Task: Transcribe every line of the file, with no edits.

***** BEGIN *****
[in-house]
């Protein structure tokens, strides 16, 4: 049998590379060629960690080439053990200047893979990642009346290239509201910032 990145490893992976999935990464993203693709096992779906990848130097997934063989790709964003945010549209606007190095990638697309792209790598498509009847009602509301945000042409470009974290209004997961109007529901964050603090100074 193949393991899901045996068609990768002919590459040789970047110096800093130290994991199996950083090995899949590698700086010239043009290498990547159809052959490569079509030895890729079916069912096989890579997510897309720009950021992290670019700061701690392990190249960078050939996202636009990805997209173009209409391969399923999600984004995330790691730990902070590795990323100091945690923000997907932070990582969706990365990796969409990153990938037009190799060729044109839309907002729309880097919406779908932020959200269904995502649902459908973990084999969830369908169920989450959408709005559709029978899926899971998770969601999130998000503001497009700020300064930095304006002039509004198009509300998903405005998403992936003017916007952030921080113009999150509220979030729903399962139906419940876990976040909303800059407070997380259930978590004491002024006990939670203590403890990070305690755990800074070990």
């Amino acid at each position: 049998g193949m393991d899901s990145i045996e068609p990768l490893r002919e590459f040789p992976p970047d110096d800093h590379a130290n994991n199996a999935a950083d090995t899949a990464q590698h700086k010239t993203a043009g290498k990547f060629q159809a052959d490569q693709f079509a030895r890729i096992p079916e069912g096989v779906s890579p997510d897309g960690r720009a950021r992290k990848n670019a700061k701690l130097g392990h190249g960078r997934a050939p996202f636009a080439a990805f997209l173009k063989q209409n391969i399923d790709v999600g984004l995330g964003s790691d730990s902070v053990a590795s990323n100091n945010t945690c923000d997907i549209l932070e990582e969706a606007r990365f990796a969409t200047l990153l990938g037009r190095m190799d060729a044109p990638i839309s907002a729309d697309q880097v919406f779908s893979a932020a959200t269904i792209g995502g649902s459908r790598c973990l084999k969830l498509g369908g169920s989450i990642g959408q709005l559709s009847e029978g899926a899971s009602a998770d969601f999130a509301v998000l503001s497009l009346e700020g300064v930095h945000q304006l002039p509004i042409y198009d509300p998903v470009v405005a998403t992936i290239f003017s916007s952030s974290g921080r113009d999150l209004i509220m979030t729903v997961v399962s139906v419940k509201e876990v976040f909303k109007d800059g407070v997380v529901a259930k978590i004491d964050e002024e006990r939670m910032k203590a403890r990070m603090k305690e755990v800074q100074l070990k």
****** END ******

[in-house]
């Protein structure tokens, strides 16, 4: 049998590379060629960690080439053990200047893979990642009346290239509201910032 990145490893992976999935990464993203693709096992779906990848130097997934063989790709964003945010549209606007190095990638697309792209790598498509009847009602509301945000042409470009974290209004997961109007529901964050603090100074 193949393991899901045996068609990768002919590459040789970047110096800093130290994991199996950083090995899949590698700086010239043009290498990547159809052959490569079509030895890729079916069912096989890579997510897309720009950021992290670019700061701690392990190249960078050939996202636009990805997209173009209409391969399923999600984004995330790691730990902070590795990323100091945690923000997907932070990582969706990365990796969409990153990938037009190799060729044109839309907002729309880097919406779908932020959200269904995502649902459908973990084999969830369908169920989450959408709005559709029978899926899971998770969601999130998000503001497009700020300064930095304006002039509004198009509300998903405005998403992936003017916007952030921080113009999150509220979030729903399962139906419940876990976040909303800059407070997380259930978590004491002024006990939670203590403890990070305690755990800074070990």
């Amino acid at each position: 049998g193949m393991d899901s990145i045996e068609p990768l490893r002919e590459f040789p992976p970047d110096d800093h590379a130290n994991n199996a999935a950083d090995t899949a990464q590698h700086k010239t993203a043009g290498k990547f060629q159809a052959d490569q693709f079509a030895r890729i096992p079916e069912g096989v779906s890579p997510d897309g960690r720009a950021r992290k990848n670019a700061k701690l130097g392990h190249g960078r997934a050939p996202f636009a080439a990805f997209l173009k063989q209409n391969i399923d790709v999600g984004l995330g964003s790691d730990s902070v053990a590795s990323n100091n945010t945690c923000d997907i549209l932070e990582e969706a606007r990365f990796a969409t200047l990153l990938g037009r190095m190799d060729a044109p990638i839309s907002a729309d697309q880097v919406f779908s893979a932020a959200t269904i792209g995502g649902s459908r790598c973990l084999k969830l498509g369908g169920s989450i990642g959408q709005l559709s009847e029978g899926a899971s009602a998770d969601f999130a509301v998000l503001s497009l009346e700020g300064v930095h945000q304006l002039p509004i042409y198009d509300p998903v470009v405005a998403t992936i290239f003017s916007s952030s974290g921080r113009d999150l209004i509220m979030t729903v997961v399962s139906v419940k509201e876990v976040f909303k109007d800059g407070v997380v529901a259930k978590i004491d964050e002024e006990r939670m910032k203590a403890r990070m603090k305690e755990v800074q100074l070990k």